GPs are self-employed providers, which under the 2004 GMC negotiated contract are paid by mixed payment remuneration, consisting of salary based on weighted capitation, fixed allowances, QOF and fee for service. Individual GP practices are allotted a practice income under the contract, from which expenses and staffing costs are funded. This payment, representing the largest part of their income, is a capitation fee per enrolled patient adjusted for age, gender, morbidity and mortality, with additional fixed allowances for maintaining particular services. GPs working in underserved geographic areas receive additional payments. Distribution to individual GPs within a practice is dependent upon seniority, practice efficiency and maintenance of operational costs through cost containment. GPs can also receive additional payments based on the quality of services provided in designated areas such as child health, maternity, family planning, and chronic diseases as part of a quality enhancing framework (DH, 2004). The Quality and Outcomes Framework (QOF) is a voluntary, evidence-based framework spanning four domains: clinical, organisational, patient experience and additional services (DH, 2003). GPs are challenge to meet a range of evidence-based indicators within these domains from which they can accumulate points based on the breadth and depth of quality. As a result, payments are awarded according to the level of achievement. Practices receive about £125 per point for an average sized practice with a maximum of 1000 points available to them. QOF is often revised to reflect changing population priorities, clinical advancements and best evidence to remain a pragmatic funding model. Thirdly, practices can enter into so called Enhanced Service agreements, based on the ‘fee for service’ model. In Enhanced Service agreements, payments are awarded for meeting targeted requirements, such as flu and childhood immunisations and providing other specific services.
ii) Compare and contrast 2 of these methods outlining advantages and disadvantages of each. (300 words maximum)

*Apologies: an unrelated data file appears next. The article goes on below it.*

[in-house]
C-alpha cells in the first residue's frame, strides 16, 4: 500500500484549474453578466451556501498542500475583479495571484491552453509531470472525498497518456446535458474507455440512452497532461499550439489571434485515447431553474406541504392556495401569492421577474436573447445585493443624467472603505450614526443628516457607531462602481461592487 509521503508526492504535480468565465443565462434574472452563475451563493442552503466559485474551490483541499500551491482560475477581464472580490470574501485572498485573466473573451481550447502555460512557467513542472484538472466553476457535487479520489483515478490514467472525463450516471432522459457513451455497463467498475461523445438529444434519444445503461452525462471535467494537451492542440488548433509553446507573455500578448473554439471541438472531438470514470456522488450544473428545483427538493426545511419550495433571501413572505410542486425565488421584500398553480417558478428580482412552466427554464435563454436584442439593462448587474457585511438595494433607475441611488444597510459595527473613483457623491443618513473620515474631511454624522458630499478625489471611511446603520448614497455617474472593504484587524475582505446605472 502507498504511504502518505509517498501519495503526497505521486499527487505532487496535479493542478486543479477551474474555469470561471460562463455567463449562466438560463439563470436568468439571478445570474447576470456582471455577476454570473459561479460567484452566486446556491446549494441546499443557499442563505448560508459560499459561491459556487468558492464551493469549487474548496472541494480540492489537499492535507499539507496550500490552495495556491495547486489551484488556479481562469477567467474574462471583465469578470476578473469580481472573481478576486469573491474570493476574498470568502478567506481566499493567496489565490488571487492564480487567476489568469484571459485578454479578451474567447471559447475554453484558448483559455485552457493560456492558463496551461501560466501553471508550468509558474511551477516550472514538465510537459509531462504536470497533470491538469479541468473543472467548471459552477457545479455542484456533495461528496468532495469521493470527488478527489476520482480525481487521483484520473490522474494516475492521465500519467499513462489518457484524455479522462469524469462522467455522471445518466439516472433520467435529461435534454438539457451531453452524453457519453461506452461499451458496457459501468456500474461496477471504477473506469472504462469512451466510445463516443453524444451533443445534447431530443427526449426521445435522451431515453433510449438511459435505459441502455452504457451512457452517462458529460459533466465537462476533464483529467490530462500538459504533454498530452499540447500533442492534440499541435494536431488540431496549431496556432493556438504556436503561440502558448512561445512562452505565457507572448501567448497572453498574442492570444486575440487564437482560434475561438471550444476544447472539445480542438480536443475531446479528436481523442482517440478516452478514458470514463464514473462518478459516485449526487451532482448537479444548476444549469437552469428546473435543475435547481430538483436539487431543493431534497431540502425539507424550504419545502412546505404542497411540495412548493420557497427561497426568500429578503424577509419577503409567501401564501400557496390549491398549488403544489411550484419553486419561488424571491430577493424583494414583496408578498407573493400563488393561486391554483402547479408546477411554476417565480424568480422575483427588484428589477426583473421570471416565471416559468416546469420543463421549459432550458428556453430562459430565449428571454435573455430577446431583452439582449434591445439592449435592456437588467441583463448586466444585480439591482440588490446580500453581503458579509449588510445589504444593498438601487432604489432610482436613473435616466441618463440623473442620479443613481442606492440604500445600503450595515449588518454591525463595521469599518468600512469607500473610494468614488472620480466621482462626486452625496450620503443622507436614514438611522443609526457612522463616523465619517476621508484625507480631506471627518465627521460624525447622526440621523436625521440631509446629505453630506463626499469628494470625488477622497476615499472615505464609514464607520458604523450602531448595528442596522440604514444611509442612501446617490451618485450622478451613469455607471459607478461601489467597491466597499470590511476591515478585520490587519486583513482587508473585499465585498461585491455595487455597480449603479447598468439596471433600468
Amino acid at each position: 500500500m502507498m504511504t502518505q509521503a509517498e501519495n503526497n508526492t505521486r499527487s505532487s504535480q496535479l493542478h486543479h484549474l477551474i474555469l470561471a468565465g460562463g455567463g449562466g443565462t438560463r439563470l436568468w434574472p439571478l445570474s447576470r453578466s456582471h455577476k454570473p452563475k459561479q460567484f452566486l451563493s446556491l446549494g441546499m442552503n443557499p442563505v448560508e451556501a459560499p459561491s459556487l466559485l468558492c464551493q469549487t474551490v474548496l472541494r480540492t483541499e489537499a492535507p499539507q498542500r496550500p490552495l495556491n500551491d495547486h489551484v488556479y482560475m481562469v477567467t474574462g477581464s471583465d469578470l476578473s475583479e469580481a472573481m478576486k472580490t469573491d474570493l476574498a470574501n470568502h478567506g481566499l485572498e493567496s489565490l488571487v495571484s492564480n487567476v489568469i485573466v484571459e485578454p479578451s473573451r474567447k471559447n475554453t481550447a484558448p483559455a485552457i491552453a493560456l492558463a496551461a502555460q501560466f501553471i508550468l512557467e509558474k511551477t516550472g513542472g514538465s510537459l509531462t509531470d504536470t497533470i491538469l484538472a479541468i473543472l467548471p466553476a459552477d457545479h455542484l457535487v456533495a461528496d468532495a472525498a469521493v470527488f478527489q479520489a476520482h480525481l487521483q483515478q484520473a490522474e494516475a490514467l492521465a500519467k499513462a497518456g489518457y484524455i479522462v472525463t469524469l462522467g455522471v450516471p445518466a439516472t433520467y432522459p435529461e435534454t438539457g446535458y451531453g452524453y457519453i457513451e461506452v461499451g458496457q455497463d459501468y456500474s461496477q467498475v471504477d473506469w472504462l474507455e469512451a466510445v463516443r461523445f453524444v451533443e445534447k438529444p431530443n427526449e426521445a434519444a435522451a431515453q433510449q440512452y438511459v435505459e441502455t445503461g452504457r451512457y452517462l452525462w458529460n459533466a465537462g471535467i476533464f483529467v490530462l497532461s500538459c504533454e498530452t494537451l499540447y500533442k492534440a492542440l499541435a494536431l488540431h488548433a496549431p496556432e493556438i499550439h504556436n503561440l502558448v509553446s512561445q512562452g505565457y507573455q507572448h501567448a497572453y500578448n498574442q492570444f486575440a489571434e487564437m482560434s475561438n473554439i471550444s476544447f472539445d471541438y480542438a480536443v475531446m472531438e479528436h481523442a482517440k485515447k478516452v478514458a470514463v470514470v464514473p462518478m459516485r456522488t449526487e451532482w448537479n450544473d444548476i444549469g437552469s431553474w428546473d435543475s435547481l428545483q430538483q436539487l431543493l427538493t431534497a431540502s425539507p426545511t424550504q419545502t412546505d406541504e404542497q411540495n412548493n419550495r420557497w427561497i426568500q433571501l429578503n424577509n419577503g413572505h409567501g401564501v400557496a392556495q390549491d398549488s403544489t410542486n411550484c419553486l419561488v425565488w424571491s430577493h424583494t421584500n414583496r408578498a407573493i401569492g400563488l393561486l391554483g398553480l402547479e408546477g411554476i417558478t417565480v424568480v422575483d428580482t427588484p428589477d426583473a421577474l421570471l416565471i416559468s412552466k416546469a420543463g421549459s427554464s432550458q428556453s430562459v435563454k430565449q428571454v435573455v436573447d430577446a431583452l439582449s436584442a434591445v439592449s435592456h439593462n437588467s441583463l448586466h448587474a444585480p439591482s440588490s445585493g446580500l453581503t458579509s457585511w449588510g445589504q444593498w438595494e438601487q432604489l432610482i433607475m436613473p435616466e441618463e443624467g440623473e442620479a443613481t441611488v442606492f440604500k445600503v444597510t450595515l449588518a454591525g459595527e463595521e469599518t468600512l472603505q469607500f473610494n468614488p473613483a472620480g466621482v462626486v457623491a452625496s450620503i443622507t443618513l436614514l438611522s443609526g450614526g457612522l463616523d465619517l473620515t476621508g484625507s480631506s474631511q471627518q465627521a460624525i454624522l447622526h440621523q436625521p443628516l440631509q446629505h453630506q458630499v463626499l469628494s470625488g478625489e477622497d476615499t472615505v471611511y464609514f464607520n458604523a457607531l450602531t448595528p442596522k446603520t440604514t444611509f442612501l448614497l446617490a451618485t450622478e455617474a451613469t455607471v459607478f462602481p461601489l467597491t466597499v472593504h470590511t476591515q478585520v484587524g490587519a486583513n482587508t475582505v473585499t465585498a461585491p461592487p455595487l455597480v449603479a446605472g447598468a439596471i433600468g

Different financial incentives given to GPs might affect their behaviour and treatments plans for individual patients. “Fees for service” compensation is awarded based on a service being given to an individual patient. Care is clearly linked to payment and each service that is delivered has a specific payment rate. It has been argued that such a system of compensation induces GPs to put quantity, over quality of care in a bid to get increasing numbers of patients through their practice door and allows for unnecessary, potentially more lucrative, treatments to be performed at a financial benefit to the GP.
This compares quite dramatically to the capitation system, which remunerates practices based on the population demography, regardless of the health status of the population. This means GPs have better budgeting capabilities, as each payment is fixed regardless of case mix meaning it is an equitable system for all patients. Capitation removes the need for GPs to see a high volume of patients within an allotted time frame but places incentives upon general practioners to enrol large numbers within their practice. As such, capitation comes with the added risk of the potential to have a difficult case-mix due to increased numbers and allows for ‘cream skimming’ to take place in which GPs exercise the potential to choose patients that are easier to care for, leading to health inequalities in certain demographics, i.e. the elderly.